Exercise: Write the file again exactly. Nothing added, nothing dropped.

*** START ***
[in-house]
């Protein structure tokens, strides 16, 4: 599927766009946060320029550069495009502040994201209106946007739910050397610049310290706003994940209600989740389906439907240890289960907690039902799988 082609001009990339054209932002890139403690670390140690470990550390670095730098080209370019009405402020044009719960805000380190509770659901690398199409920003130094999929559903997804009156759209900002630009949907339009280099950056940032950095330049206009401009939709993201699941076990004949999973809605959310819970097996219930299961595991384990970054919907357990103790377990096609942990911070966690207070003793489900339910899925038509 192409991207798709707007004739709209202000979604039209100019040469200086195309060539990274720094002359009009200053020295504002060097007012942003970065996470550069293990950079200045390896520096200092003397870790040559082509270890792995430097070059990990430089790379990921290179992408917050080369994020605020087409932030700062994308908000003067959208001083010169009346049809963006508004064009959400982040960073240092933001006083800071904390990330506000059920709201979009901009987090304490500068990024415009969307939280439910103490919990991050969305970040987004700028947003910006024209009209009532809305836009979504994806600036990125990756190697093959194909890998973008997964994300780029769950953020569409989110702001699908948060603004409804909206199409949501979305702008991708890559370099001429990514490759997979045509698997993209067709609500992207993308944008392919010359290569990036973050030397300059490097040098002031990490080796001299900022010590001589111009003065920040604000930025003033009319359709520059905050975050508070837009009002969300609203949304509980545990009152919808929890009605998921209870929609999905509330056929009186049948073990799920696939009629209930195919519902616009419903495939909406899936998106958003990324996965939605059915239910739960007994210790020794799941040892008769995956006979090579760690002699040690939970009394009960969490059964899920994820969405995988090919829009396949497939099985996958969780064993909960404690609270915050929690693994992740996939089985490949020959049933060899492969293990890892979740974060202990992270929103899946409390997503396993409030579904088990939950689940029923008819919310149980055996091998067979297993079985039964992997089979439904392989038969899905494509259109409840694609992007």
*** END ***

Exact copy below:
[in-house]
């Protein structure tokens, strides 16, 4: 599927766009946060320029550069495009502040994201209106946007739910050397610049310290706003994940209600989740389906439907240890289960907690039902799988 082609001009990339054209932002890139403690670390140690470990550390670095730098080209370019009405402020044009719960805000380190509770659901690398199409920003130094999929559903997804009156759209900002630009949907339009280099950056940032950095330049206009401009939709993201699941076990004949999973809605959310819970097996219930299961595991384990970054919907357990103790377990096609942990911070966690207070003793489900339910899925038509 192409991207798709707007004739709209202000979604039209100019040469200086195309060539990274720094002359009009200053020295504002060097007012942003970065996470550069293990950079200045390896520096200092003397870790040559082509270890792995430097070059990990430089790379990921290179992408917050080369994020605020087409932030700062994308908000003067959208001083010169009346049809963006508004064009959400982040960073240092933001006083800071904390990330506000059920709201979009901009987090304490500068990024415009969307939280439910103490919990991050969305970040987004700028947003910006024209009209009532809305836009979504994806600036990125990756190697093959194909890998973008997964994300780029769950953020569409989110702001699908948060603004409804909206199409949501979305702008991708890559370099001429990514490759997979045509698997993209067709609500992207993308944008392919010359290569990036973050030397300059490097040098002031990490080796001299900022010590001589111009003065920040604000930025003033009319359709520059905050975050508070837009009002969300609203949304509980545990009152919808929890009605998921209870929609999905509330056929009186049948073990799920696939009629209930195919519902616009419903495939909406899936998106958003990324996965939605059915239910739960007994210790020794799941040892008769995956006979090579760690002699040690939970009394009960969490059964899920994820969405995988090919829009396949497939099985996958969780064993909960404690609270915050929690693994992740996939089985490949020959049933060899492969293990890892979740974060202990992270929103899946409390997503396993409030579904088990939950689940029923008819919310149980055996091998067979297993079985039964992997089979439904392989038969899905494509259109409840694609992007």